I was standing in line with God, buying tickets to see "Monsters University." He's a big Billy Crystal fan. "So," I said, "have you heard about these religious atheists?" God gave me a look. "Is this a joke?" He asked.
ABILENE, Kan. -- I like driving across Kansas. A lot of people find it boring, the endless wheat fields and blur of farm-implement dealers and land laid out flat like a patchwork quilt on your grandmother's properly made bed.
News that women increasingly are the leading or sole breadwinner in the American family has resurrected the perennial question: Why do we need men?
Under the Defense of Marriage Act, the federal government does not recognize same-sex marriages even in states that have legalized it. This week, the Supreme Court ruled DOMA unconstitutional. There are two possible grounds, distinct and in some ways contradictory, for doing so. The curious thing about the court's DOMA decision is that it contains both rationales.
The trial of George Zimmerman, accused of fatally shooting Trayvon Martin, inevitably and quickly devolved into a contest of who is more racist -- the victim or the accused? The question was inevitable because the prosecution is basing its case largely on the suggestion that Zimmerman profiled the 17-year-old African American, allegedly deciding he was a potential threat by virtue of his race.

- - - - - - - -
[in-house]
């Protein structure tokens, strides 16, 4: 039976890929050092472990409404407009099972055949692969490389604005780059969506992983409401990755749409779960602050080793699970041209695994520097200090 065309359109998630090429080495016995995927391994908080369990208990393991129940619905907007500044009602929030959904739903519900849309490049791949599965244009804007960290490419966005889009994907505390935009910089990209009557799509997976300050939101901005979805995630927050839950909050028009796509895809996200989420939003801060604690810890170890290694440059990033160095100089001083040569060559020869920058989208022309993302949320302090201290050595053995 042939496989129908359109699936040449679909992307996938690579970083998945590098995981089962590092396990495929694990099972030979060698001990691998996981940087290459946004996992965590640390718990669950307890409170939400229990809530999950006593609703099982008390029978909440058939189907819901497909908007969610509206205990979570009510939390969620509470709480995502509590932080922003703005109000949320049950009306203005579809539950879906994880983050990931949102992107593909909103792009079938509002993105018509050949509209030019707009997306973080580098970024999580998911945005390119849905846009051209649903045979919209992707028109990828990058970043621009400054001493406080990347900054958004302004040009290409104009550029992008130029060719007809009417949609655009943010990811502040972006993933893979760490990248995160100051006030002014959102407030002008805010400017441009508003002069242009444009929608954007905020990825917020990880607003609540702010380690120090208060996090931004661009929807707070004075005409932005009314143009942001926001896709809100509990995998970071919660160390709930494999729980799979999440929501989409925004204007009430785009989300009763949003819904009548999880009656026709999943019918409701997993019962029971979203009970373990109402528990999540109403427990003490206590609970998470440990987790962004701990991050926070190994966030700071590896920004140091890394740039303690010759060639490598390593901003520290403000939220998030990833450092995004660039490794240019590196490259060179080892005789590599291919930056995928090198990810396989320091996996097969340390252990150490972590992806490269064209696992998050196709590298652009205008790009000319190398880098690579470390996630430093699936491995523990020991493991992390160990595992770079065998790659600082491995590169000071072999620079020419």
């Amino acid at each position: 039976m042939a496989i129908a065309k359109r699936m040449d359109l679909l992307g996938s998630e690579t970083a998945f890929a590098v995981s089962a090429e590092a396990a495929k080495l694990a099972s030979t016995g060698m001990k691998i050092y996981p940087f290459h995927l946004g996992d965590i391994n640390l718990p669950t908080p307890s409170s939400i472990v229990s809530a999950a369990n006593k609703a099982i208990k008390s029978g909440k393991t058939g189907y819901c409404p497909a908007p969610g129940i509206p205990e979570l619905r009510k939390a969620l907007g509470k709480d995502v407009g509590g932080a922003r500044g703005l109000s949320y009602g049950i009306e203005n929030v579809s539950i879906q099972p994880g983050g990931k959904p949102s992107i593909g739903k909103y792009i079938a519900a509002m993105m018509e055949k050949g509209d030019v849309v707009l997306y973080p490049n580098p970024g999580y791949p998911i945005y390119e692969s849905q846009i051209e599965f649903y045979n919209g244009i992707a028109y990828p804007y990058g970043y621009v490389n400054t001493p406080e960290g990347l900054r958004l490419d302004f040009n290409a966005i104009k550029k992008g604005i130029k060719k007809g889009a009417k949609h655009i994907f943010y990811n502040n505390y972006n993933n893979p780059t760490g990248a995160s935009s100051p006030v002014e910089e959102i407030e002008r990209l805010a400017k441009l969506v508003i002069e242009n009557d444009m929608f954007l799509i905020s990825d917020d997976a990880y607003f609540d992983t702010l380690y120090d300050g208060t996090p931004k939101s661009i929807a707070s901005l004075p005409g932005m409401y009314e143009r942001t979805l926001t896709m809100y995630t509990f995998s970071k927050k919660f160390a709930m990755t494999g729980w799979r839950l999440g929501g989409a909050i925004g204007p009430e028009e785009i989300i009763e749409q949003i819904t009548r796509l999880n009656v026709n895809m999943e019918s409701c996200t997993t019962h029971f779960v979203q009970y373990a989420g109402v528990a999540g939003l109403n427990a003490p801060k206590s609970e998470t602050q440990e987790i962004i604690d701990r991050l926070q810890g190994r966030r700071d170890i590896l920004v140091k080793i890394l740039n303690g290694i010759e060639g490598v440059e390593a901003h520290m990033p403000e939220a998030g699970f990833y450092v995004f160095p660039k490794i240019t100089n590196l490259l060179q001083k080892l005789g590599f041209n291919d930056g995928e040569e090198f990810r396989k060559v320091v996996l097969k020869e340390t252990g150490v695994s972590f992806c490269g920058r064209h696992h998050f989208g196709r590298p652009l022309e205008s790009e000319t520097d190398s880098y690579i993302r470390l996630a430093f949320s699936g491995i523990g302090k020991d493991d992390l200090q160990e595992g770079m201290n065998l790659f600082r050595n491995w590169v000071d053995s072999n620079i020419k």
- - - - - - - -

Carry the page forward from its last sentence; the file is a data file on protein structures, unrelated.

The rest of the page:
A few years back I wrote a story about a Florida panhandle folk artist named Woodie Long. Woodie died far too soon and left a beautiful widow and a country studio full of colorful, childlike paintings. His style was joyful.
A revealing thing happened in the grief-filled days that followed the massacre of helpless children and their teachers at Sandy Hook Elementary School in Newtown, Conn.
The headlines were immediate: All-women jury chosen for George Zimmerman's trial. What is the likelihood that you, a man, would face a jury of all women? What are the chances that one-third of the jurors judging you on a charge of second-degree murder identify their hobby as saving animals?
At a party a few years ago, a young reporter bounded over to my cluster of social nodders and, with the breathlessness of a born tweeter, chirped: "What's the new hot thing?!" Without disturbing my mascara, I replied: "Anonymity." She looked befuddled.
See if this makes sense to you: For years, I've argued with certain African-American people about their insistence upon using the so-called N-word which, to my ears, is, inalterably, a statement of self-loathing. They say I don't understand. They say the word no longer means what it has always meant. They say it's just a friendly fraternal greeting.
GUTHRIE, Ky. -- When determined women form a committee, move out of the way and take cover. Something's going to happen. What happened here was the salvation of a so-called railroad bungalow on a corner lot. It was about to be sold and moved, red brick by red brick, to the university over in Bowling Green, but the ladies of Guthrie galvanized and said: "Wait just a minute. This is ours."
1. Our View: An encouraging development on the education front DISPATCH EDITORIALS
2. Our View: Your voice makes a difference DISPATCH EDITORIALS
3. Voice of the people: James E. Goolsby LETTERS TO THE EDITOR (VOICE@CDISPATCH.COM)
4. Thomas Sowell: Chuck Stone (1924-2014) NATIONAL COLUMNS
5. Froma Harrop: Ask not what your cat can do for you NATIONAL COLUMNS